There is a buzz in the Philippine science circle that Amador Muriel has solved the 3D Navier-Stokes Equation. This equation (or an understanding of this equation) is one of the Millenium Prize Problems of the Clay Mathematics Institute (CMI). These problems collated by CMI are “some of the most difficult problems with which mathematicians were grappling at the turn of the second millennium.”

Honestly, I am a skeptic but I also could not comment *intelligently* on the merits of the work as it is outside my field of expertise. And so I thought of blogging this to get feedbacks.

A formal presentation of the problem is written by Charles Fefferman (click here). The CMI asks for a proof of one of the following:

(A) Existence and smoothness of Navier–Stokes solutions on R3.

(B) Existence and smoothness of Navier–Stokes solutions in R3/Z3.

(C) Breakdown of Navier–Stokes solutions on R3.

(D) Breakdown of Navier–Stokes Solutions on R3/Z3.

Muriel in his arxiv paper [1] writes that he has arrived at an exact solution of this well-known problem by continuing on their work from Physica D (1997) [2].

In this paper, they use a molecular picture in their treatment of hydrodynamics. Hence, giving up on the continuum model. Interestingly save for some self-citations, the paper was unheralded.

The claim in the arxiv paper (which claims to have solved the NSE) are as follows:

- They have time evolved expressions that yield velocity fields, energy fields and pressure.
- The self-consistent non-linear solutions they have, are all continuous fields and there are no blowup times.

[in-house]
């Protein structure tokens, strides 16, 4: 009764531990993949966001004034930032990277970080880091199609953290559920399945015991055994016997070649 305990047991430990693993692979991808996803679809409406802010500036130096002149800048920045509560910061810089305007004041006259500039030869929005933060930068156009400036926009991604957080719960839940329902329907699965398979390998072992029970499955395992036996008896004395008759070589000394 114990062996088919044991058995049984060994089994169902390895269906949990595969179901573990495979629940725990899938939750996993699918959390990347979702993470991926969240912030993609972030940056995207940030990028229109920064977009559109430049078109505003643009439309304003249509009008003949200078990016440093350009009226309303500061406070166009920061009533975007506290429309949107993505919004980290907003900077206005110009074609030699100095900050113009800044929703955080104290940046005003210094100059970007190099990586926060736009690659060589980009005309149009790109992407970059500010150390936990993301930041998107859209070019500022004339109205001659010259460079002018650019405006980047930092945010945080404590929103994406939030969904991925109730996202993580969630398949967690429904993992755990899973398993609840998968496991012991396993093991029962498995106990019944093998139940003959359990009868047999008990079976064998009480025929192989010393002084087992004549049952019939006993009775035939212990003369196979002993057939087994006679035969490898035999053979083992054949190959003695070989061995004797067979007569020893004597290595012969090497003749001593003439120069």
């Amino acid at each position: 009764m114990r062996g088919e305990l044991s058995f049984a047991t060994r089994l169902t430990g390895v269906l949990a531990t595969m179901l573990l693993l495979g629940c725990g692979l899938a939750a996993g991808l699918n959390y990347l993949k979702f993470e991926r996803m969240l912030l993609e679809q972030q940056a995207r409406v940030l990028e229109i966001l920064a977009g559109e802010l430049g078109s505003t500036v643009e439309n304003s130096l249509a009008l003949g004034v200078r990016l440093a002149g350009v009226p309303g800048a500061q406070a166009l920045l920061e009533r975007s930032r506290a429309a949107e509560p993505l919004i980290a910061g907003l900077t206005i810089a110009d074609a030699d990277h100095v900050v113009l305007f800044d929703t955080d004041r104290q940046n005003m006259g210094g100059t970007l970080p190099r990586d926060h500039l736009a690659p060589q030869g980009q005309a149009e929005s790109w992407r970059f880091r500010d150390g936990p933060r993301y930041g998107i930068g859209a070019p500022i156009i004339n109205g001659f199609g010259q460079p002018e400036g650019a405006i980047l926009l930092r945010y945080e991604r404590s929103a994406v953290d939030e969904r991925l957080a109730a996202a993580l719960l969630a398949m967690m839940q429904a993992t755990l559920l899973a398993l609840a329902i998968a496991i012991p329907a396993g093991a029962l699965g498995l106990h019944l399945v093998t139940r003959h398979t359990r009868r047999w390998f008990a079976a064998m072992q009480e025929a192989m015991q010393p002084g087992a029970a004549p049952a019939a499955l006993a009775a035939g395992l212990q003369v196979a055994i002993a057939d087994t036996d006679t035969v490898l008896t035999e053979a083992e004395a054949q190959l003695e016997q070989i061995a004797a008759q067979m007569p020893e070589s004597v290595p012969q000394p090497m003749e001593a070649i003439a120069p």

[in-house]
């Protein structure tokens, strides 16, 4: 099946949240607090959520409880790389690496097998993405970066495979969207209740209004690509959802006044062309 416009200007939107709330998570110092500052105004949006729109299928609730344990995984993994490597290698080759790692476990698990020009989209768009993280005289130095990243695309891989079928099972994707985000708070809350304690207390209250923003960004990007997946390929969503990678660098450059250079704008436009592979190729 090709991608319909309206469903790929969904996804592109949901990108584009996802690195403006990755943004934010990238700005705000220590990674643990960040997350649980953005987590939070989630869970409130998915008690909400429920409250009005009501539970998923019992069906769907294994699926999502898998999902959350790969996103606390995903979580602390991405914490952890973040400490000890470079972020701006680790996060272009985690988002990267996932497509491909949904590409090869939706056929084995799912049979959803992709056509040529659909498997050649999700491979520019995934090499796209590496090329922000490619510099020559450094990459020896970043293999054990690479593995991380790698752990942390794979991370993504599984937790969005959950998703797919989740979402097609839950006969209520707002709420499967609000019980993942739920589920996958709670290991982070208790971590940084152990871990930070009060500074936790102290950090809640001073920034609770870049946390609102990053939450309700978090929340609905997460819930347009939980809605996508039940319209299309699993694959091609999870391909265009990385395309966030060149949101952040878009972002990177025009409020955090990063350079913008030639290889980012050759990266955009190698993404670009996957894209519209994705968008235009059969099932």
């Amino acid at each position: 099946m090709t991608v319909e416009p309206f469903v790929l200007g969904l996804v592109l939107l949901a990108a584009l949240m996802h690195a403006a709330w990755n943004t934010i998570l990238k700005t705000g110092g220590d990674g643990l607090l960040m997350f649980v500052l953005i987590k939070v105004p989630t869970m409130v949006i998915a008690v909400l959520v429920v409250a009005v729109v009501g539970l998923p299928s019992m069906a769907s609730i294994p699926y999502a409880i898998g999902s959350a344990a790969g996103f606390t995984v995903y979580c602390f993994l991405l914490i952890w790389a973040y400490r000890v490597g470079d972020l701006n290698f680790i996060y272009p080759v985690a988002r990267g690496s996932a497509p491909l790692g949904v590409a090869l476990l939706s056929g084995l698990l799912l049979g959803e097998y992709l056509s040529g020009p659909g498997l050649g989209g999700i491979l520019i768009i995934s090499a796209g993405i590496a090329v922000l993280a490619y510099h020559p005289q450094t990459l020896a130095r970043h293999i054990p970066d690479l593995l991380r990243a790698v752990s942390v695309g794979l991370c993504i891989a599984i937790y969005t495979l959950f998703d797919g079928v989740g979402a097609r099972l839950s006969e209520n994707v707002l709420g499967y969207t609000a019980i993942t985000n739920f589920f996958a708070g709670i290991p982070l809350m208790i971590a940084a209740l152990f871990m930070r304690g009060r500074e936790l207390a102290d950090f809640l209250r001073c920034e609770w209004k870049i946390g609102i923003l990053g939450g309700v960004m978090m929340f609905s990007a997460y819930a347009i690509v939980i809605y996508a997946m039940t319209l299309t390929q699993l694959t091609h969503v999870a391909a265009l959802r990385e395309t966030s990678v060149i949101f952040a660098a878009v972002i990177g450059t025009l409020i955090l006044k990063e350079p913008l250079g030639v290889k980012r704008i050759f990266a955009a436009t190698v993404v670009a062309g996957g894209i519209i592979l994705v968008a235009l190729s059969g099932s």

- There is no turbulence in the NSE.

They said however, that they did not directly attack the NSE problem but attacked it from “direct contracted results from the Liouville equation”. But they made a comparison between the solution for NSE and their time evolved equations and they said that they are “qualitatively the same”.

So what do you think?

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[1] Muriel, A. (2011). An Exact Solution of the 3-D Navier-Stokes Equation arXiv:1011.6630v1 [math-ph]

[2] Muriel, A. (1997). An integral formulation of hydrodynamics Physica D: Nonlinear Phenomena, 101 (3-4), 299-316 DOI: 10.1016/S0167-2789(96)00181-9

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Anne C. Hanna

said:I’ve been learning about fluid dynamics recently for my own research, and I’m no expert yet, but I know enough to understand that this would be an amazing result if it’s borne out by further investigation. (Or of course maybe it’s totally bogus…) You can bet I’ll be digging into these papers to see if I can understand them and work out whether their conclusions make sense. Thanks for sharing this!

Nath

said:Hi Anne,

Thanks for leaving a comment. I will be waiting more from you.

John

said:The 3D NSE have known exact solutions, see http://onlinelibrary.wiley.com/doi/10.1002/fld.1650190502/abstract and http://books.google.com/books?id=9SHzrFhVO30C. The papers above do not solve NSE in any sense of the word. Moreover, there is no proof of existence and regularity. Finding one solution to an equation that is not the NSE is definitely not the solution to the Clay Mathematics Institute Millennium Problem. Don’t hold your breath.

Nath

said:Thanks John for visiting. And thank you for the comment. I hope the authors read this.

I have move on after this post by the way. :)

Ian

said:Perhaps you should make a remark about John’s note, Nath. Even now there remains talk, however ridiculous, that this actually stands a chance of winning a Millennium Prize. If your blog can render a public service on this matter, it would be to help put an end to these ridiculous rumors once and for all. One infamous crackpot in Escultura should be enough for us.

Nath

said:I thought the issue died already! The best way to make an issue out of a non-issue is to make a fuss about it. I am kindda guilty. But yeah, the issue is not the Clay problem anymore. I’ll try to write something sometime. Thanks Ian.